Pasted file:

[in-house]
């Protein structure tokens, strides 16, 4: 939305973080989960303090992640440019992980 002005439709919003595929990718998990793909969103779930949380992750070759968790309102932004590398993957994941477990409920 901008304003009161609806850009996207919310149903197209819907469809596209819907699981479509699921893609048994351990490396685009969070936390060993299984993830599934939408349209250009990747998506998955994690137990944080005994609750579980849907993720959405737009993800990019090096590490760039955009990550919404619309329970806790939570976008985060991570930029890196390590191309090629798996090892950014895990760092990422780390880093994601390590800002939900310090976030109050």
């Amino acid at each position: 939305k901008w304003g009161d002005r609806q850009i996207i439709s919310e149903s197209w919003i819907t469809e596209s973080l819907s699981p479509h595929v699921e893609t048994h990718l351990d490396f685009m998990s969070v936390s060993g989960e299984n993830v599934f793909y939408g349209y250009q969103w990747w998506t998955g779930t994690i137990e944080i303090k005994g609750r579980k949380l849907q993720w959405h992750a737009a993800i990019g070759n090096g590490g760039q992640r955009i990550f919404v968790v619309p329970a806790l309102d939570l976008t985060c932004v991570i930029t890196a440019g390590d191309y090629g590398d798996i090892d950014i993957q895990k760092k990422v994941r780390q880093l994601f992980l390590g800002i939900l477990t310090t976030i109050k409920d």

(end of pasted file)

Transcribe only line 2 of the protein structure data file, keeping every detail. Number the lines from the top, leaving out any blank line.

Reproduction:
């Protein structure tokens, strides 16, 4: 939305973080989960303090992640440019992980 002005439709919003595929990718998990793909969103779930949380992750070759968790309102932004590398993957994941477990409920 901008304003009161609806850009996207919310149903197209819907469809596209819907699981479509699921893609048994351990490396685009969070936390060993299984993830599934939408349209250009990747998506998955994690137990944080005994609750579980849907993720959405737009993800990019090096590490760039955009990550919404619309329970806790939570976008985060991570930029890196390590191309090629798996090892950014895990760092990422780390880093994601390590800002939900310090976030109050």